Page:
The Arctic lowlands were formed by sheets of ice moving across the land, called glaciation. As the glaciers moved across the lowlands, they dug up sediment and gave the surface a rolling, corrugated look.
The Arctic lowlands were formed by the movement of glaciers across the surface 7,500 years ago, according to The Canadian Encyclopedia. The lowlands in the Arctic Archipelago were formed not only by glaciation, but by faulting in the rock, which also accounts for the channels between the islands. Although the glaciers have long disappeared from the Arctic lowlands, the land still remains frozen for most of the year, making farming impossible. However, the lowlands are formed of sedimentary rock, which is rich in coal, oil, natural gas and limestone.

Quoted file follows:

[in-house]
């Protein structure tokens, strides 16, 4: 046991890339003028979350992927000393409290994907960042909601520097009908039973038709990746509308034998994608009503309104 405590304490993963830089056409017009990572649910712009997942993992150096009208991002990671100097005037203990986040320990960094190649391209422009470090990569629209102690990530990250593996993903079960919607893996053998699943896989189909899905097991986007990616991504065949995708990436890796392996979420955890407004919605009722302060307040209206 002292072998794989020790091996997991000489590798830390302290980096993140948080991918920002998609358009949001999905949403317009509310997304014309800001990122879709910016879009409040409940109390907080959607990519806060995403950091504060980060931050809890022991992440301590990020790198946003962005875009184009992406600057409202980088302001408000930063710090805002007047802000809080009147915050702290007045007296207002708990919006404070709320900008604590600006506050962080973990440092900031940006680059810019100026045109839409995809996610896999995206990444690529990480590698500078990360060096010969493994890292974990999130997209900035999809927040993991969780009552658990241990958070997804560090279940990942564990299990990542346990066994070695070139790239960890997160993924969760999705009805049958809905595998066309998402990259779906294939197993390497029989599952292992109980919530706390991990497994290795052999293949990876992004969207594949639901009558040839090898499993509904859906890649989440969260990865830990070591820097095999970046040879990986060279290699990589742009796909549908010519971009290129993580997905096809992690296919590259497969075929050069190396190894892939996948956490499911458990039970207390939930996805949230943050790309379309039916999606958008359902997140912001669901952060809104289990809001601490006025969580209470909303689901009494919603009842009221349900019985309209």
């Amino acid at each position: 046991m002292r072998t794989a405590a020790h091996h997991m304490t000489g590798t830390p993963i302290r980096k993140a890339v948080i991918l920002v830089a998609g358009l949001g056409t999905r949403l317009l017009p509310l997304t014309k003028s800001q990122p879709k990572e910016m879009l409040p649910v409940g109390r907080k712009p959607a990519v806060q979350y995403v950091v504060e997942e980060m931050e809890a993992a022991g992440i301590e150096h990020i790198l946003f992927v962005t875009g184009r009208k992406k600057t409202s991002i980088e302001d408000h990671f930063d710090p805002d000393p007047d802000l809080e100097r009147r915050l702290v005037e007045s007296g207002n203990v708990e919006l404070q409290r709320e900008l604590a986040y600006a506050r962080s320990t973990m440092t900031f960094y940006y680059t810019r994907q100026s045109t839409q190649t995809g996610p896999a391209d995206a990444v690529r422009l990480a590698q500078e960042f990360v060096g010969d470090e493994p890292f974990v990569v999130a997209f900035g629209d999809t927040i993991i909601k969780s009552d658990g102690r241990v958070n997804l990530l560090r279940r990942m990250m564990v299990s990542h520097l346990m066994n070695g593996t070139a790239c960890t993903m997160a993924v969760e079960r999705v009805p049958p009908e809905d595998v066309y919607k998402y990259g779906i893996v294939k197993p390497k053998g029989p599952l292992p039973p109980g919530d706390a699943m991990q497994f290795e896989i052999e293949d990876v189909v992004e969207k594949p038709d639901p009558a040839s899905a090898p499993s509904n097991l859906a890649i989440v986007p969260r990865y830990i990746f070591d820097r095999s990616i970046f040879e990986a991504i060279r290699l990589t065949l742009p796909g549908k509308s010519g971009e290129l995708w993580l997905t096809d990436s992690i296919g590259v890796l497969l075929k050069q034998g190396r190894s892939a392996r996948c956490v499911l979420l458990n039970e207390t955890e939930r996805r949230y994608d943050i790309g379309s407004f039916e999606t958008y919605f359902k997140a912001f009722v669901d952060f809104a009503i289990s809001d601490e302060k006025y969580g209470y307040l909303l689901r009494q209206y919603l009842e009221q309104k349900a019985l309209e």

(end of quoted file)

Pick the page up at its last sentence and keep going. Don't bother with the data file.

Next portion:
The Arctic lowlands include the Arctic Archipelago and are located in northern Canada, lying roughly between the northern Innuitian region and the southern Canadian Shield. The Arctic Lowlands along with the Arctic Coastal Plains make up a fourth of Canada. The fresh water in the Arctic lowlands are covered with ice 10 months of the year, only free of ice in July and August. Despite the severe cold, polar bears, muskox and arctic fox thrive in the lowlands.